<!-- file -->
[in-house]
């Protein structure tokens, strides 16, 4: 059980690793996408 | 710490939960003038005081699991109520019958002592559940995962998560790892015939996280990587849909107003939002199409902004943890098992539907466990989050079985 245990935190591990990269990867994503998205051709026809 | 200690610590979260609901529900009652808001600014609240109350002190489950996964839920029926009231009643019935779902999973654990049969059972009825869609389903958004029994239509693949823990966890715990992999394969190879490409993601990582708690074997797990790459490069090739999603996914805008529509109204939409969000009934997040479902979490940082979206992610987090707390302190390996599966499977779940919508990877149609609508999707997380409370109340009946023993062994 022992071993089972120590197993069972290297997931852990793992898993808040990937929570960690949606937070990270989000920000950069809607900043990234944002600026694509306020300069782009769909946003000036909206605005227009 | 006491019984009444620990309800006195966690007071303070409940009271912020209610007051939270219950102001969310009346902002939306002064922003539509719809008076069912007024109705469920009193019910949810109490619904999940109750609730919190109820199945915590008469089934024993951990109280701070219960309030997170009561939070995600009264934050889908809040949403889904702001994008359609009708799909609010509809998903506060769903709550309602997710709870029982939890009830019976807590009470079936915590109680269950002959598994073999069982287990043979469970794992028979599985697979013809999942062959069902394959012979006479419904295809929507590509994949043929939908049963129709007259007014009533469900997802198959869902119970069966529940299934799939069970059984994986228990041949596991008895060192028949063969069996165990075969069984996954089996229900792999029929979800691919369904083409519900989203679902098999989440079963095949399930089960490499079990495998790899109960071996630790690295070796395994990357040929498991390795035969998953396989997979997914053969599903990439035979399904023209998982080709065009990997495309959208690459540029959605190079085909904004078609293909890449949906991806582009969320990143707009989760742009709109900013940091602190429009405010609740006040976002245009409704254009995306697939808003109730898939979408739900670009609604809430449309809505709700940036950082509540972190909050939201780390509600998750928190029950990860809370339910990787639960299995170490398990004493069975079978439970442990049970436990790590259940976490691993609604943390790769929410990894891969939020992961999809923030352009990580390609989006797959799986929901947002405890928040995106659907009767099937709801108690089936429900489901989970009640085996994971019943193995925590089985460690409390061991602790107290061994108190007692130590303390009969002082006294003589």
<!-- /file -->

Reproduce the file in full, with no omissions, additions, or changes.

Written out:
[in-house]
């Protein structure tokens, strides 16, 4: 059980690793996408 | 710490939960003038005081699991109520019958002592559940995962998560790892015939996280990587849909107003939002199409902004943890098992539907466990989050079985 245990935190591990990269990867994503998205051709026809 | 200690610590979260609901529900009652808001600014609240109350002190489950996964839920029926009231009643019935779902999973654990049969059972009825869609389903958004029994239509693949823990966890715990992999394969190879490409993601990582708690074997797990790459490069090739999603996914805008529509109204939409969000009934997040479902979490940082979206992610987090707390302190390996599966499977779940919508990877149609609508999707997380409370109340009946023993062994 022992071993089972120590197993069972290297997931852990793992898993808040990937929570960690949606937070990270989000920000950069809607900043990234944002600026694509306020300069782009769909946003000036909206605005227009 | 006491019984009444620990309800006195966690007071303070409940009271912020209610007051939270219950102001969310009346902002939306002064922003539509719809008076069912007024109705469920009193019910949810109490619904999940109750609730919190109820199945915590008469089934024993951990109280701070219960309030997170009561939070995600009264934050889908809040949403889904702001994008359609009708799909609010509809998903506060769903709550309602997710709870029982939890009830019976807590009470079936915590109680269950002959598994073999069982287990043979469970794992028979599985697979013809999942062959069902394959012979006479419904295809929507590509994949043929939908049963129709007259007014009533469900997802198959869902119970069966529940299934799939069970059984994986228990041949596991008895060192028949063969069996165990075969069984996954089996229900792999029929979800691919369904083409519900989203679902098999989440079963095949399930089960490499079990495998790899109960071996630790690295070796395994990357040929498991390795035969998953396989997979997914053969599903990439035979399904023209998982080709065009990997495309959208690459540029959605190079085909904004078609293909890449949906991806582009969320990143707009989760742009709109900013940091602190429009405010609740006040976002245009409704254009995306697939808003109730898939979408739900670009609604809430449309809505709700940036950082509540972190909050939201780390509600998750928190029950990860809370339910990787639960299995170490398990004493069975079978439970442990049970436990790590259940976490691993609604943390790769929410990894891969939020992961999809923030352009990580390609989006797959799986929901947002405890928040995106659907009767099937709801108690089936429900489901989970009640085996994971019943193995925590089985460690409390061991602790107290061994108190007692130590303390009969002082006294003589």